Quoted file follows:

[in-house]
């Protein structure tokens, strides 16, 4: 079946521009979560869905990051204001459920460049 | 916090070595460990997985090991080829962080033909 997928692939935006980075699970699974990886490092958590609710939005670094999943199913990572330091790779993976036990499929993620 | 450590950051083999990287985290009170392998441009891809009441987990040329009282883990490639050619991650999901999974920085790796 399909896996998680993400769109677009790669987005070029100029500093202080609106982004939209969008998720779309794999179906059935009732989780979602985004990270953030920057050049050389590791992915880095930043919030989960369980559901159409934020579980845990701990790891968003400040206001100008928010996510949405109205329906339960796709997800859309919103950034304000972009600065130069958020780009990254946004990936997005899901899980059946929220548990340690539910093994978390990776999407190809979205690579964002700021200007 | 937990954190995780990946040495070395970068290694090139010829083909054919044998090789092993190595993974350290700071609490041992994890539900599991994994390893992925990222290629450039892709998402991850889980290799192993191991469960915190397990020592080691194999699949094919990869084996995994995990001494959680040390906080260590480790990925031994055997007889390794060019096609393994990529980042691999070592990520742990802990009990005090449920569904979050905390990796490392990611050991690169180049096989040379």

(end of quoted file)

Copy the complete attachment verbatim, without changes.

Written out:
[in-house]
């Protein structure tokens, strides 16, 4: 079946521009979560869905990051204001459920460049 | 916090070595460990997985090991080829962080033909 997928692939935006980075699970699974990886490092958590609710939005670094999943199913990572330091790779993976036990499929993620 | 450590950051083999990287985290009170392998441009891809009441987990040329009282883990490639050619991650999901999974920085790796 399909896996998680993400769109677009790669987005070029100029500093202080609106982004939209969008998720779309794999179906059935009732989780979602985004990270953030920057050049050389590791992915880095930043919030989960369980559901159409934020579980845990701990790891968003400040206001100008928010996510949405109205329906339960796709997800859309919103950034304000972009600065130069958020780009990254946004990936997005899901899980059946929220548990340690539910093994978390990776999407190809979205690579964002700021200007 | 937990954190995780990946040495070395970068290694090139010829083909054919044998090789092993190595993974350290700071609490041992994890539900599991994994390893992925990222290629450039892709998402991850889980290799192993191991469960915190397990020592080691194999699949094919990869084996995994995990001494959680040390906080260590480790990925031994055997007889390794060019096609393994990529980042691999070592990520742990802990009990005090449920569904979050905390990796490392990611050991690169180049096989040379």